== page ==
The river was the boundary between the town and the desert.
On our first morning we couldn’t see much as the fog had rolled in and visibility was down to a few hundred metres. This is caused by the hot desert air running headlong into the sea breezes from the cold, moist Atlantic.
Swakopmund is the second largest town in Namibia and the resort capital. It remains cool when the rest of inland Namibia boils.
There is 1,570 kilometres of coastline in the west, stretching from the Kunene River in the north to the Orange River in the south. The coastline north of Walvis Bay is referred to as the Skeleton Coast and most of it is desert. The entire Namibian coastline has been designated as a national park. In fact the Namibian government has become a trailblazer by using tourism to fund conservation.
Walvis Bay and Swakopmund are an oasis of cool sea breezes and Atlantic swells in the otherwise dry south.
We spent the day walking around Swakopmund, meandering through the wide ordered streets.
It was good to get some exercise – we walked over 14km that day.
The fog lifted by late morning but then settled again. However by the late afternoon it was gone completely and the sky was blue.
The air was still chilly and we kept our jumpers on.
There are number of good examples of Colonial German architecture from the early 1900s in Swakopmund.
There’s the Evangelical German Lutheran Church, built in 1912. Just over the road the Namib High School, built a year later in 1913.
The best for me was the former railway station, or Bahnhof, built in 1901 and now the five star Swokopmund Hotel.
The large in ground pool sits on platform one, where the locomotives once chugged in and out of the station, bringing holiday makers from Windhoek.
In the evening we decided to go German and visit the Swakopmund Brauhaus.
We were lucky we set off early as the place was fully booked.
Monday night was almost as quiet as Sunday and there were only a few places open.
Those who knew had booked the Brauhaus in advance.
We did get a table but were told we had to be out in an hour and a half. However with some clever table manipulation by the staff, we got to stay longer.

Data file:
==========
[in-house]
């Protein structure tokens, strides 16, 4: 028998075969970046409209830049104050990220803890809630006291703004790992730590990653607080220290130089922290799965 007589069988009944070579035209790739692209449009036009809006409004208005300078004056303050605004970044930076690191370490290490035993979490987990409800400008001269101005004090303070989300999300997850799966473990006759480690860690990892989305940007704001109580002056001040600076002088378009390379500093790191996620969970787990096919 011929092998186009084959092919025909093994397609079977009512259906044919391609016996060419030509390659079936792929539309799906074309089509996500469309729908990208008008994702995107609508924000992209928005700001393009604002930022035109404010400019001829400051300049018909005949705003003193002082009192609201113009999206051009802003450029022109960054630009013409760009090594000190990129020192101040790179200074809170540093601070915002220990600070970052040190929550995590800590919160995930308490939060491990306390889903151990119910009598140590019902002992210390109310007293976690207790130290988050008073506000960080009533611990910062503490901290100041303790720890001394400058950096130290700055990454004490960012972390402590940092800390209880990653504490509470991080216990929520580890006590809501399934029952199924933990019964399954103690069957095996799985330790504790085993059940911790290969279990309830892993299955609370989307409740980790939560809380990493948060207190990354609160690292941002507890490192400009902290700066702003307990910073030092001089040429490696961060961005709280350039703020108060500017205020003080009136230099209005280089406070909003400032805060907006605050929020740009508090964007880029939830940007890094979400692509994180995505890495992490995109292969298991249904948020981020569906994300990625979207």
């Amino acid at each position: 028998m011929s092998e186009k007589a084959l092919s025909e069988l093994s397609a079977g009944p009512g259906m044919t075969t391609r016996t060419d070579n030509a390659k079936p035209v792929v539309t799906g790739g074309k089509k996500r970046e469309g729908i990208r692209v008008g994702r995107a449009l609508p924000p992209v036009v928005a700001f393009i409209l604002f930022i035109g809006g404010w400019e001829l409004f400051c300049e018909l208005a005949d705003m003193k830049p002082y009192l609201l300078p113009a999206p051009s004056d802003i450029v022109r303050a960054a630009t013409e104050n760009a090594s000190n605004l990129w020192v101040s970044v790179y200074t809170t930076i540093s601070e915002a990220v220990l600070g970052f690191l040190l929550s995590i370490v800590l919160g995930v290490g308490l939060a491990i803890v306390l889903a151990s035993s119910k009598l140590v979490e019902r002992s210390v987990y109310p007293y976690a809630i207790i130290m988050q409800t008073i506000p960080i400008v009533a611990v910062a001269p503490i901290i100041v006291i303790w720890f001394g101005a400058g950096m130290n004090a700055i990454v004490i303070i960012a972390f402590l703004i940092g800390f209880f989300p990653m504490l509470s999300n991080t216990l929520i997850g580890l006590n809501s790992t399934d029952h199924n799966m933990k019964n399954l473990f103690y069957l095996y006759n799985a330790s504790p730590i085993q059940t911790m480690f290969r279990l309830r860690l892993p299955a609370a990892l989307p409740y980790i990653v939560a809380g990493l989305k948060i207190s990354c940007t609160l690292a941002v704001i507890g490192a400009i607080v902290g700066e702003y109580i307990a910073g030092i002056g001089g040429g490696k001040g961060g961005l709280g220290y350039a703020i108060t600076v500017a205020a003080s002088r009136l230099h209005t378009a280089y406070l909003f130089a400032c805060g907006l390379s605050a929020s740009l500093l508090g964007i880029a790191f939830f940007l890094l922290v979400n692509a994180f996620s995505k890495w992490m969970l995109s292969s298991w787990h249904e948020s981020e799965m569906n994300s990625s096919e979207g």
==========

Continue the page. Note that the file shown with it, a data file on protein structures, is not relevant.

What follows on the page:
The Swakopmund Brauhaus was very German, like a small slice of Bavaria in the heart of the Namib Desert. They served hearty German fare and a great variety of German draught and bottled beer as well as German and South African wines.
Day 15, October 25: Swakopmund to Brandberg.
The sea mist was back the morning we left Swokopmund.
It is truly a different part of Namibia, in all aspects. The architecture, the people, the Atlantic and of course the weather.
The drive to Brandberg White Lady Lodge was relatively easy, although there was some confusion as to where it actually was.
For the first 70 km after leaving Swokopmund we were on a sealed and then a salt road.
We had experienced this surface coming into the coast at Walvis Bay and it was a surprisingly smooth ride.
Namibia has more than 44,500 kilometres of roads and they are regarded as some of the best in Africa. There are only 288 kilometres of salt roads, which are limited to the Atlantic coast, inside the mist belt. These road are constructed from concentrated salt water and a gypsum-rich material.
Over half the roads in Namibia are a standard gravel road, covered with imported gravel.
When we arrived in Brandberg White Lady Lodge there were signs warning us of the dangers of Desert Elephants – the place is apparently famous for them.
Was this going to be the same as Sossus Dune Lodge, where were warned about the Baboons but never sighted one?
The White Lady Lodge is named after the famous cave paintings that were discovered in 1918 by the German explorer Reinhard Maack. They are in the Brandberg Mountains, not far from our hotel.
There is significant conjecture as to the origins and authorship of the paintings. The current theory is that they were created at least 2,000 years ago by the bushmen or San People.
The ‘White Lady’ is not a woman at all but a medicine man, with painted legs and performing a ritual dance.
In every place we have stayed the layout, style and ambience have been unique. The Brandberg White Lady Lodge was no different.
It was divided into three distinct areas: The restaurant, bar and swimming pools were the hub, then about 200 metres into the bush were the stand alone chalets, where we were staying. There were seven of these, spread throughout the bush and all under trees. The trees kept the room cool and also provided shade for our car. Within this area there were also two sets of seven rooms apartments.
The third area was for the campers. There was a combination of tented camps and camp sites. These were set around the dry beds of the Teisen and Ugub Rivers.